Creating a memorable and meaningful life takes effort and sometimes we can find our life slipping away in hours of wasted time. In her book, Off the Clock, time management author, Laura Vanderkam tells us this is in part due to lack of understanding about the three versions of the self.
- The anticipating self
- The experiencing self
- The remembering self
The anticipating self is the part of you that has ideas, dreams and plans for the future. It thinks about what these experiences will be like and gets joy from anticipating all the fun you will have. It’s why we get joy from anticipating a vacation planned months from now.
The remembering self is the part of you that looks back on all of the memorable experiences in your life. It often recalls these moments with rose-colored glasses. These memories bring us joy.
The experiencing self is the challenge here. The experiencing self is the part of you that may be tired in the moment and doesn’t want to put forth the effort to get your shoes on, get in the car and get out the door. But when we indulge the experiencing self’s whining, we end up wasting time in meaningless activities that add nothing to the beauty and vibrancy of our lives. To combat this thinking, Vanderkam says,
“When I catch myself listening too much to the experiencing self…, I pause and try to remember that this is just one actor carrying on a monologue in what should be a three-actor play. Then I repeat a two-part mantra:
Plan it in.
Do it anyway.
“If my anticipating self wanted to do something, my remembering self will be glad to have done it. Indeed, my experiencing self may even enjoy parts of it. I am tired now, but I will always be tired, and we draw energy from meaningful things” (73).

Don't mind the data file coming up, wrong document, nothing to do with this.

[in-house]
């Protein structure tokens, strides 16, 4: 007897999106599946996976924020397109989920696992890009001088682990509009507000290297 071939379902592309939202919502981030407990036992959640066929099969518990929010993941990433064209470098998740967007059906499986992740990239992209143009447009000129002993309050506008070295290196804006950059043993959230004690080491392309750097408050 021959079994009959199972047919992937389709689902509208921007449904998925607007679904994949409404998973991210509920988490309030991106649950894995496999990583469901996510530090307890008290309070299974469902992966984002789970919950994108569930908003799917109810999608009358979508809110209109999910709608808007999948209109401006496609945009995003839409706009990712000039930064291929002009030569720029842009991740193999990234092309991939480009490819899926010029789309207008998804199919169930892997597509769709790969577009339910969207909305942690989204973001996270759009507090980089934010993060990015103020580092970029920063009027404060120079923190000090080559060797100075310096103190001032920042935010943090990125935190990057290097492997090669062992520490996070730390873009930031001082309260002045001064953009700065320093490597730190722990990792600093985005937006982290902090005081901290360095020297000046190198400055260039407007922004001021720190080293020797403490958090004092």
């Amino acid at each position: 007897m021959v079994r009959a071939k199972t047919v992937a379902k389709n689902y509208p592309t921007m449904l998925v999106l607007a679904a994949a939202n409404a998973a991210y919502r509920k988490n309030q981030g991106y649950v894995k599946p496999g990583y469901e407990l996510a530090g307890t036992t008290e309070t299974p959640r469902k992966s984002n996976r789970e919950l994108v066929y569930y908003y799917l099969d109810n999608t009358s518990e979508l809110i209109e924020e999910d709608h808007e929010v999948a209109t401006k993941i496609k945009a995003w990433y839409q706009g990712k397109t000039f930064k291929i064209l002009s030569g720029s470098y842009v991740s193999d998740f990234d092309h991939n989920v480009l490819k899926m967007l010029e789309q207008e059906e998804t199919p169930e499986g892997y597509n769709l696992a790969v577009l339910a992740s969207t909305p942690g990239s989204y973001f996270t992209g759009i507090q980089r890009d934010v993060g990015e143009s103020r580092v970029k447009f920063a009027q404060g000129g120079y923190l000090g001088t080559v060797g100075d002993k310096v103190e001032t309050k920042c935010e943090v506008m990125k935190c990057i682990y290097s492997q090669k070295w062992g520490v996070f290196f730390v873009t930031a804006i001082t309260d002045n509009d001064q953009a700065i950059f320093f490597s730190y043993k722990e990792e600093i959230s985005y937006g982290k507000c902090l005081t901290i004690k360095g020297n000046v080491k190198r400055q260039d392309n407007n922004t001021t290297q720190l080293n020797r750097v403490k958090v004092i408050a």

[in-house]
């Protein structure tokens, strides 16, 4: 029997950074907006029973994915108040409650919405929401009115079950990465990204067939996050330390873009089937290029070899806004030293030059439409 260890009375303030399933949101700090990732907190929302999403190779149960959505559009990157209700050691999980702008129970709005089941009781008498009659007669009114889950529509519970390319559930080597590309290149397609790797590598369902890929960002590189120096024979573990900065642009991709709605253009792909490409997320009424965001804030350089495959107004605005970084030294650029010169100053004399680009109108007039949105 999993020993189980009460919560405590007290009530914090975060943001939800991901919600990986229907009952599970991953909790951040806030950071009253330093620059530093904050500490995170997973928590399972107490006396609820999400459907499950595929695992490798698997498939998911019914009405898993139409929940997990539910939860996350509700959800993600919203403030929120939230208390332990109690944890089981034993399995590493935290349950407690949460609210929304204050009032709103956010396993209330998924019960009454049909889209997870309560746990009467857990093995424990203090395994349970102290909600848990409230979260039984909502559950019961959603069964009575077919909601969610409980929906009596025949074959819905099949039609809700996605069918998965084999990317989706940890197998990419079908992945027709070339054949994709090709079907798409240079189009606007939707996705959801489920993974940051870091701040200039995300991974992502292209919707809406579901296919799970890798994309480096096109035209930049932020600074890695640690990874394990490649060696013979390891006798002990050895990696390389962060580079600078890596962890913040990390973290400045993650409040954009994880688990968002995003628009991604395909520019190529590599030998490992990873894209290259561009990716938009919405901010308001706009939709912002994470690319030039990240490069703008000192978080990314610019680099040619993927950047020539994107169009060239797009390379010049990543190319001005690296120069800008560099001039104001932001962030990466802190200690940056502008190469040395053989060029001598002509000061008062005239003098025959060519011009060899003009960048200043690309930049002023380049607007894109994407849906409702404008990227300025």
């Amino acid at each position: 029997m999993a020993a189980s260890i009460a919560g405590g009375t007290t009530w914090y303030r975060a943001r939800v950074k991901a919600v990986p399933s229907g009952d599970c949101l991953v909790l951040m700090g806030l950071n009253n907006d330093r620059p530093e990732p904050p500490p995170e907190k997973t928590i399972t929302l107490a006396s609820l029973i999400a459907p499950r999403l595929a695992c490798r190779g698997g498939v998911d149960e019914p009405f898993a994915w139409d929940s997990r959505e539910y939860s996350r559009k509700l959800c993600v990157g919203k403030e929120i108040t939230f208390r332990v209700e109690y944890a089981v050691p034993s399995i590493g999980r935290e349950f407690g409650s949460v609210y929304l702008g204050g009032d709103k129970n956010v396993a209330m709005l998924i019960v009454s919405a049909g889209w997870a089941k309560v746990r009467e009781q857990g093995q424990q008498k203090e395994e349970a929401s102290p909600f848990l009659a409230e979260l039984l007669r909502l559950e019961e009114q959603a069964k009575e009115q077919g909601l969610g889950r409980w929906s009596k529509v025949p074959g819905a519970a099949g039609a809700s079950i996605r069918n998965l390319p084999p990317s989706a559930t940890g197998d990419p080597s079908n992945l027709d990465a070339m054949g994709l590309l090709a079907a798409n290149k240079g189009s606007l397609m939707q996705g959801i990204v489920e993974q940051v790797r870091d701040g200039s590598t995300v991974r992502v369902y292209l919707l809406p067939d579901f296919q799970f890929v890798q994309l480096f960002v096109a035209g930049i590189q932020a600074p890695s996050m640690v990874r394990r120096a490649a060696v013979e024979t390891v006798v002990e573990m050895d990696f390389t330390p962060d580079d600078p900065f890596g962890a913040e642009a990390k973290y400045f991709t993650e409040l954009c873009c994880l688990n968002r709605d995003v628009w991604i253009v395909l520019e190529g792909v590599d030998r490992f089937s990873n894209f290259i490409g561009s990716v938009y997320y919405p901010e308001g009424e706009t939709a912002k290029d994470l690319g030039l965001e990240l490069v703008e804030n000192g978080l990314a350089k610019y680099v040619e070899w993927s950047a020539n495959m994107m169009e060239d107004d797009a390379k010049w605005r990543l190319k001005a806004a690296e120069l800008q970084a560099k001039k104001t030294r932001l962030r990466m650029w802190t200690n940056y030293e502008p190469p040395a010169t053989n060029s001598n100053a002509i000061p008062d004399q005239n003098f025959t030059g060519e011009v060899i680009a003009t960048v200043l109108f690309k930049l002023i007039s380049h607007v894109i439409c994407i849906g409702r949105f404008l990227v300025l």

It can be life-changing to recognize these three selves acting in our daily lives. I’ll bet you can think of a few times recently when you really didn’t feel like doing something and then had a great time once you did, can’t you? Vanderkam says she also tries to remember that all time passes. She says,
“Whether I do anything today or not, eventually I will be on the other side of the next twenty-four hours. It can be filled with ‘nothing’ (in this case, meaningless somethings), or it can be filled with something more intriguing.” (73)
The choice is yours. Use your knowledge of the three selves to plan things in your life that you will enjoy looking forward to, experiencing, and remembering.
What things would you like to plan this week or month that will give your anticipating and remembering self something to celebrate?
Choose two and plan them!
Some ideas: bike to the park for a picnic with friends, go to the library and come home with a stack of fun books, buy tickets to an upcoming theatre performance, volunteer part of your Saturday to help out at the food bank, pull out a board game to play with friends instead of watching tv.
“The experiencing self resents this division of labor. So she throws a tantrum. She ignores the anticipating and remembering self and justifies her betrayal with statements that are certainly true: I’m tired….So I’ll just watch TV. Immediate effortless pleasure wins out over the more effortful variety” (Vanderkam 72).
“We can anticipate for years. We can remember for decades” (Vanderkam 71).
References: Laura Vanderkam. Off the Clock: Feel Less Busy While Getting
More Done. New York: Portfolio/Penguin, 2018.